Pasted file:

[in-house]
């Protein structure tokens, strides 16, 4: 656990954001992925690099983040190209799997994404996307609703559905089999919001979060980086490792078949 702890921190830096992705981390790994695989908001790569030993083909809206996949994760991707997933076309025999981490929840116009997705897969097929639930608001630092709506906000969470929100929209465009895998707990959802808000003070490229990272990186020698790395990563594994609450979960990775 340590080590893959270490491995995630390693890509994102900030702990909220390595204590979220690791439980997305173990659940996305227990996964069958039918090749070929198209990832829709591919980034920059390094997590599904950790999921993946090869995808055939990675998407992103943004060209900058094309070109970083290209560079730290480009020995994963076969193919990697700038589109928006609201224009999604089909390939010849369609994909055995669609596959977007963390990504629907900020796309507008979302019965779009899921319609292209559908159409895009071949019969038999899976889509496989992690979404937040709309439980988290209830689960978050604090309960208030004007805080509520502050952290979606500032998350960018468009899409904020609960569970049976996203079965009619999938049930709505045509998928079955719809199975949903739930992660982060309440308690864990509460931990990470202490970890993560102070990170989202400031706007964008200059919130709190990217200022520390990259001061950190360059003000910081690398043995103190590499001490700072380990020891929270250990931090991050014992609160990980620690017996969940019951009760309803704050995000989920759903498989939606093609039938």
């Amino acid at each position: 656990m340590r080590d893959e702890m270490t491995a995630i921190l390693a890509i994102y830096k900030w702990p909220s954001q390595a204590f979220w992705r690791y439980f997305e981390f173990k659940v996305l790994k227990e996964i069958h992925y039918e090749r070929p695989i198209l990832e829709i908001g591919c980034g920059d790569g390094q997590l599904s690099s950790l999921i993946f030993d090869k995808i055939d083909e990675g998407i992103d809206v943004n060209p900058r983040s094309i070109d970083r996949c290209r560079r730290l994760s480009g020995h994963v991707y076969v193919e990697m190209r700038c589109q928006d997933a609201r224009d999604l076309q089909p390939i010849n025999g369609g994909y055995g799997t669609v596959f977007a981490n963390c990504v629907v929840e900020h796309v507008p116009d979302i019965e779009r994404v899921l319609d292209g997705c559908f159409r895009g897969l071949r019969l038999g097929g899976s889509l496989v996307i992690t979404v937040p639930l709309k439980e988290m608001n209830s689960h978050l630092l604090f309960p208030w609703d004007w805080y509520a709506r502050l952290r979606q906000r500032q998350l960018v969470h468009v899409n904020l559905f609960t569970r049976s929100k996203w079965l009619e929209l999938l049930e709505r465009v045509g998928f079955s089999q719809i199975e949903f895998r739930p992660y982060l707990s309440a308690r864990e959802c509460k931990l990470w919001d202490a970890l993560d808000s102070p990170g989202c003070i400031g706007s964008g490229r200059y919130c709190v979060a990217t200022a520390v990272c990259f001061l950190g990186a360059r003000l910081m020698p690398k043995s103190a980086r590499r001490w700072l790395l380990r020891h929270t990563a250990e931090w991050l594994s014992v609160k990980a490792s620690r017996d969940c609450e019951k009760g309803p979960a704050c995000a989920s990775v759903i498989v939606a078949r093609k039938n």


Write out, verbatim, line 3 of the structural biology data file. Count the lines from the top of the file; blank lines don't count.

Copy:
């Amino acid at each position: 656990m340590r080590d893959e702890m270490t491995a995630i921190l390693a890509i994102y830096k900030w702990p909220s954001q390595a204590f979220w992705r690791y439980f997305e981390f173990k659940v996305l790994k227990e996964i069958h992925y039918e090749r070929p695989i198209l990832e829709i908001g591919c980034g920059d790569g390094q997590l599904s690099s950790l999921i993946f030993d090869k995808i055939d083909e990675g998407i992103d809206v943004n060209p900058r983040s094309i070109d970083r996949c290209r560079r730290l994760s480009g020995h994963v991707y076969v193919e990697m190209r700038c589109q928006d997933a609201r224009d999604l076309q089909p390939i010849n025999g369609g994909y055995g799997t669609v596959f977007a981490n963390c990504v629907v929840e900020h796309v507008p116009d979302i019965e779009r994404v899921l319609d292209g997705c559908f159409r895009g897969l071949r019969l038999g097929g899976s889509l496989v996307i992690t979404v937040p639930l709309k439980e988290m608001n209830s689960h978050l630092l604090f309960p208030w609703d004007w805080y509520a709506r502050l952290r979606q906000r500032q998350l960018v969470h468009v899409n904020l559905f609960t569970r049976s929100k996203w079965l009619e929209l999938l049930e709505r465009v045509g998928f079955s089999q719809i199975e949903f895998r739930p992660y982060l707990s309440a308690r864990e959802c509460k931990l990470w919001d202490a970890l993560d808000s102070p990170g989202c003070i400031g706007s964008g490229r200059y919130c709190v979060a990217t200022a520390v990272c990259f001061l950190g990186a360059r003000l910081m020698p690398k043995s103190a980086r590499r001490w700072l790395l380990r020891h929270t990563a250990e931090w991050l594994s014992v609160k990980a490792s620690r017996d969940c609450e019951k009760g309803p979960a704050c995000a989920s990775v759903i498989v939606a078949r093609k039938n």